the community endorsement) were; verbal or physical aggression being
seen as a way of resolving differences and societal explanations
for suicidal behaviour in instances where a psychiatric disorder
was a likely cause.
De Silva said
they found that women, who considered their role as homemaker a
key element of their duties, justified the abuse hurled by spouses,
as they felt responsible for everything that happened at home. "Some
women are trapped in gender related beliefs. They feel they are
objects to be used by men," she said adding that the suicide
rate among women is higher than in men.
She said some
of the interventions the study has recommended are de-institutionalizing
violence within structures like the family unit, schools and political
parties, urging mass media to promote the view that suicide is not
a way of solving problems and empowering women.
was also blamed for inadvertently promoting suicide by sensationalized
reporting and eye-catching newspaper headlines that create a copycat
syndrome. Here young people read and learn of ways of committing
suicide through newspaper reports. When faced with a personal crisis
they copy these methods of suicide.
well-known rights journalist and director of the media unit at the
Centre for Policy Alternatives (CPA), said that Sri Lankan media
seem unable or unwilling to explore the root causes of suicide.
This has resulted
in a media that is numb to the effects of irresponsible reporting,
he said, adding that in a study carried out with editors of newspapers
it was found that newspapers had no guidelines for reporters on
how to report suicides. "Every single article (that we monitored)
clearly showed the method used in the particular suicide. Mainstream
media show no interest in exploring the series of events that led
to the suicide and instead explain the suicide as a result of a
single event or at best, a simplistic chain of events," he
programme was recently criticized by the World Bank citing poor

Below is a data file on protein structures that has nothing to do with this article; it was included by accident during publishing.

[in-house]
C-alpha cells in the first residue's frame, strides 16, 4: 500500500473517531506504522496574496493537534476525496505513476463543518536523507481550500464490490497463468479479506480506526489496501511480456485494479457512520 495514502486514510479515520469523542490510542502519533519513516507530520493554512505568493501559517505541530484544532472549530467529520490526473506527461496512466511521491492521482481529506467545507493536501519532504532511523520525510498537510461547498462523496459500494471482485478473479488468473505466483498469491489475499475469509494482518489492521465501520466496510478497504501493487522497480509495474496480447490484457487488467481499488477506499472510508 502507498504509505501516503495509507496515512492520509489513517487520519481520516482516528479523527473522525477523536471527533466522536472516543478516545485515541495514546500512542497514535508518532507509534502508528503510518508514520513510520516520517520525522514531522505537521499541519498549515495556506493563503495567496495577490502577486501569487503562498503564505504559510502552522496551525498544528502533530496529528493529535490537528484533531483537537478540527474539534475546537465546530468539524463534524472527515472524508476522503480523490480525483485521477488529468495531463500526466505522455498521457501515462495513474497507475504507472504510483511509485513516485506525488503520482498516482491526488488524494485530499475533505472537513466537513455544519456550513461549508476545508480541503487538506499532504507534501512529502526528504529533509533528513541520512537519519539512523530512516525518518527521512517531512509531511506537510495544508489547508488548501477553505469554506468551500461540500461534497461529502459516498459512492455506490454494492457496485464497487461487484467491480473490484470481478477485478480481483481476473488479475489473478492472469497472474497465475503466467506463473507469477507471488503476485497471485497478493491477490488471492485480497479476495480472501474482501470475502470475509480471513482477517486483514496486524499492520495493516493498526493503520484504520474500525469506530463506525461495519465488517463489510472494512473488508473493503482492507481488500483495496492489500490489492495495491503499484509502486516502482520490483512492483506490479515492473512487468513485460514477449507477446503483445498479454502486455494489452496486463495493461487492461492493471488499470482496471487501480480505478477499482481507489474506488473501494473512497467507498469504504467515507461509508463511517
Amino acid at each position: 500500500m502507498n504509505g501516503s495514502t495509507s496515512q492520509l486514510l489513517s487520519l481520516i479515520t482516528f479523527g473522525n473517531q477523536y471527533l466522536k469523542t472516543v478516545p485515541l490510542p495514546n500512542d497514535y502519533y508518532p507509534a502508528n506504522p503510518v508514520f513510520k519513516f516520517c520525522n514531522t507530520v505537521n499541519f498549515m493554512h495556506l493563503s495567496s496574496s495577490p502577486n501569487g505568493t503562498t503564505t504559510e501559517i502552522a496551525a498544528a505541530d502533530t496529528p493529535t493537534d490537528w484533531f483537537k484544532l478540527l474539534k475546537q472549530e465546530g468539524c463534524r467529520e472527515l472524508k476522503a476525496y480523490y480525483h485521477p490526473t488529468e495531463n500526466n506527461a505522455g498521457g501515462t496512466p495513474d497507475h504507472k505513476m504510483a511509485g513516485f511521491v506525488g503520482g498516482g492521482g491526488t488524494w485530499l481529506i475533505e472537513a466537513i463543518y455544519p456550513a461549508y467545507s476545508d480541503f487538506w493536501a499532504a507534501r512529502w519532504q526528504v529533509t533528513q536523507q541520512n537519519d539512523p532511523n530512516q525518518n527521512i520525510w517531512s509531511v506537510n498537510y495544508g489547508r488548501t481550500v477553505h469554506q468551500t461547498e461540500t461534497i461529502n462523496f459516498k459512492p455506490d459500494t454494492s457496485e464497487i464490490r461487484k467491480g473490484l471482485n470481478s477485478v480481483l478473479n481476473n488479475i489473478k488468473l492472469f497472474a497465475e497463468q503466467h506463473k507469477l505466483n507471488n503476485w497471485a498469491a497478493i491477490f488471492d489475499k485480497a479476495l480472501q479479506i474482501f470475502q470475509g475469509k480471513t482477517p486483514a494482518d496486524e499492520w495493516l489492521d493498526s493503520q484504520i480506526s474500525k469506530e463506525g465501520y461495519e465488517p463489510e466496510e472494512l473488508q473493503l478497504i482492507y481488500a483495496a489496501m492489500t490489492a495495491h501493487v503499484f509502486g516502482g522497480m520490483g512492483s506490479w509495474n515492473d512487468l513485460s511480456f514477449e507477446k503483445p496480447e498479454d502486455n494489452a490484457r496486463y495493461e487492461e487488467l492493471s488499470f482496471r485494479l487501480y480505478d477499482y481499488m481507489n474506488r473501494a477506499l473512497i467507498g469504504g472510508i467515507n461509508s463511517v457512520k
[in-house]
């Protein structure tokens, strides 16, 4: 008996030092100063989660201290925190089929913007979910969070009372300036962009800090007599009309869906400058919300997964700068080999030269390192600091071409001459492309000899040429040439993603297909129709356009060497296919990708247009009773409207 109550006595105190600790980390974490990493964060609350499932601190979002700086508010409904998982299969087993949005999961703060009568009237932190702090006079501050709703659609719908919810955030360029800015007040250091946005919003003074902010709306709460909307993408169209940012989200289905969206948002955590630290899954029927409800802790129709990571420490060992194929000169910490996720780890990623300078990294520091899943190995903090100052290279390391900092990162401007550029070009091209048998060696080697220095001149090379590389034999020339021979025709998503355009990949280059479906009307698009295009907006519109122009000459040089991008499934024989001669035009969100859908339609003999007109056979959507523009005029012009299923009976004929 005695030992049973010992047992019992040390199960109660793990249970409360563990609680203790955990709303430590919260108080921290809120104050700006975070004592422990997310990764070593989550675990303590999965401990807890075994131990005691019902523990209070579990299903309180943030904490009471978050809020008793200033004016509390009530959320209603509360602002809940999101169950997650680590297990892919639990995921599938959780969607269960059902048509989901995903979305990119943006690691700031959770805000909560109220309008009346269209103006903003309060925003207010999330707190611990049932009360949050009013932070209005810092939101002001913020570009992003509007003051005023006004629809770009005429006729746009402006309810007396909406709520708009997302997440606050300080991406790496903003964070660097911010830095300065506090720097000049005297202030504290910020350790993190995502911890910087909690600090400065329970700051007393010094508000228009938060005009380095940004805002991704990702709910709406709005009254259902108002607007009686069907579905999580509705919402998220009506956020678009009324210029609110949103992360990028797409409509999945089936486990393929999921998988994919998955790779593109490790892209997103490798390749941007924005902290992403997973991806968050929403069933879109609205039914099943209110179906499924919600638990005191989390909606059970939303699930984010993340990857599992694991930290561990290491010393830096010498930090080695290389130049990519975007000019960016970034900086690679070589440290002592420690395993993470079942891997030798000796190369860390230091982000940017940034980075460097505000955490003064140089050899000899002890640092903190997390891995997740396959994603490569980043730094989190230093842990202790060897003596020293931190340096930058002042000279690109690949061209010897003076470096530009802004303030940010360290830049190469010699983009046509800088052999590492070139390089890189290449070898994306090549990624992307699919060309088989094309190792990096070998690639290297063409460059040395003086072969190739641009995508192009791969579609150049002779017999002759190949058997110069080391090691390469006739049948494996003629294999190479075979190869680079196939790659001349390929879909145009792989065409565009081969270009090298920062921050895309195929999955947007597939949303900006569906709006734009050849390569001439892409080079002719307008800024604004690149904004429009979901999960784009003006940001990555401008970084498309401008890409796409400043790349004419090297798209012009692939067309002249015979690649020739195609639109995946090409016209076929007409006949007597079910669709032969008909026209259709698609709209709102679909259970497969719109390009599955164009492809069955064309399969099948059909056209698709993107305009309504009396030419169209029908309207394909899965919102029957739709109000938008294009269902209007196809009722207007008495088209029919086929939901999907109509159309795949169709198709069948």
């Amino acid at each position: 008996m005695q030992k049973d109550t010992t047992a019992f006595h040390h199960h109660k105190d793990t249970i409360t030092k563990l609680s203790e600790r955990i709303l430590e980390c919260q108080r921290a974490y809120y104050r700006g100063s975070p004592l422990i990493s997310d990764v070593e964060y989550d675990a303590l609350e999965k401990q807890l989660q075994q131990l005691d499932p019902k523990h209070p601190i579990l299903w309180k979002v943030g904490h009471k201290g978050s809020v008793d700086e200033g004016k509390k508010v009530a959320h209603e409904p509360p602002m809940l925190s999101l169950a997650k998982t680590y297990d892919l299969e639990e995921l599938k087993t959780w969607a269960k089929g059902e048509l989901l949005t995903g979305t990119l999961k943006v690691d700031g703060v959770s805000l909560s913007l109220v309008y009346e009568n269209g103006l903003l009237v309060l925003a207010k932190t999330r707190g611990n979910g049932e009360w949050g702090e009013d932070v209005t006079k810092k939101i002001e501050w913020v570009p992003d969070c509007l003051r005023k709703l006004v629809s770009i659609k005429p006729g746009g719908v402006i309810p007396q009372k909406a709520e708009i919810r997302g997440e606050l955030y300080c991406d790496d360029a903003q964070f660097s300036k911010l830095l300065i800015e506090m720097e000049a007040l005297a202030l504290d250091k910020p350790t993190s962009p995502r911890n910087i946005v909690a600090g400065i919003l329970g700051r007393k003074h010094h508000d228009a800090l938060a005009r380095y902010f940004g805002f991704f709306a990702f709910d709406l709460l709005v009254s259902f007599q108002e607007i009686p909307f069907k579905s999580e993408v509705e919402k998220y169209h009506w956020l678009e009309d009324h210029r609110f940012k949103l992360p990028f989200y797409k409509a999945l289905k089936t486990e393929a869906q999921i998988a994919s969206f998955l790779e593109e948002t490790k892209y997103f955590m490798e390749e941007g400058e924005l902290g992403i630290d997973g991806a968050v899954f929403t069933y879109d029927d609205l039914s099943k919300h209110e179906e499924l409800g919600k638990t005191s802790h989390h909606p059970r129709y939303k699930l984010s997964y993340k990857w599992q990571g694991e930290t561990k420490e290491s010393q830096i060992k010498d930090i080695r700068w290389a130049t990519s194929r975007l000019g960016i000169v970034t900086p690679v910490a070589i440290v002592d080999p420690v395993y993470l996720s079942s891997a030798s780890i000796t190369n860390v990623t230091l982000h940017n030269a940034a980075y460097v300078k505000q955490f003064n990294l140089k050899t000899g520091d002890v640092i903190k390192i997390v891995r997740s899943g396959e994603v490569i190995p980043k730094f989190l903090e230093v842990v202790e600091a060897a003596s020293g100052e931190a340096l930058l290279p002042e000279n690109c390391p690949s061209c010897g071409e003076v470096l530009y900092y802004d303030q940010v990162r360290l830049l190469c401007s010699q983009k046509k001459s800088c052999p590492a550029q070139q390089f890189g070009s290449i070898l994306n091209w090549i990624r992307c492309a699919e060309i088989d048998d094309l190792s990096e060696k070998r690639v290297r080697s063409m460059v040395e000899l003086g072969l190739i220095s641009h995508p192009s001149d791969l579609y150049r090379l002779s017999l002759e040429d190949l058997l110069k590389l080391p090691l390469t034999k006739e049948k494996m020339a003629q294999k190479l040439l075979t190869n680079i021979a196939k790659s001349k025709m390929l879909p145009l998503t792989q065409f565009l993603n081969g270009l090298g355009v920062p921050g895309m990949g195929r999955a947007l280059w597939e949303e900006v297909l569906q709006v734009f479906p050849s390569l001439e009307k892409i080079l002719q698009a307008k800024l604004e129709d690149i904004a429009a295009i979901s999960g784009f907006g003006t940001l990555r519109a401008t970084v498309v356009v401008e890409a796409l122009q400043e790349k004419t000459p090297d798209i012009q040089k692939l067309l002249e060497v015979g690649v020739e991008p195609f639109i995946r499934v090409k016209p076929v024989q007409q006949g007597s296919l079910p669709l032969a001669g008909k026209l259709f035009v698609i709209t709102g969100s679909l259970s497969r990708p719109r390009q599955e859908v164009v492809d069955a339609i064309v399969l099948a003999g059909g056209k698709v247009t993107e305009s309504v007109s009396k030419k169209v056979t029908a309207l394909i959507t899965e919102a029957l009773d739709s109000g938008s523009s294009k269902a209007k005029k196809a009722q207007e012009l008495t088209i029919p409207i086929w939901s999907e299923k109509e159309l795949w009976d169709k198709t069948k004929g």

targeting. It said there were many "affluent" recipients
in the programme because of their political affiliations while many
poor people were left out from the social welfare net, again due
to political reasons.
said some 450 Samurdhi officers showed exceptional commitment after
they were trained to implement the national suicide prevention policy
enunciated by the presidential task force.
being one of the biggest means of suicide, these officers were asked
to reduce easy access to poison whereby they visited chemical sales
outlets sensitizing traders and alerting farming communities on
safe storage. Kaneru, a poisonous fruit that grows wild in villages
and considered after pesticides as the most common means of suicide,
came under their scrutiny. They persuaded people to keep Kaneru
bushes well trimmed so that this fruit would not be readily available.
awareness programmes engaging the support of the media - by minimizing
irresponsible reporting through regular contacts with provincial
journalists - were some of the other initiatives taken. Medical
intervention was also important with Samurdhi officers creating
awareness among hospital staff to treat victims with care and not
we started working with Samurdhi officers, we were faced with a
problem. The community had little respect for these officers, as
they were political appointees. Our task was therefore to introduce
them to concepts of personal growth and help them to develop their
own coping skills and efficiency levels," she said.
In time these
officers responded to these goals and the peoples sense of
disillusionment and dissatisfaction in the recruits was seen to
the setting up of an independent centre for research and training
of educators for social well being that can deal with common social
concerns like suicide, child abuse, drug use, violence against women
and children, physical and mental disabilities, etc.
She said the
way forward was through research and it was time that "we"
move away from the compartmentalized approaches that have been adopted
in the past to tackle these issues.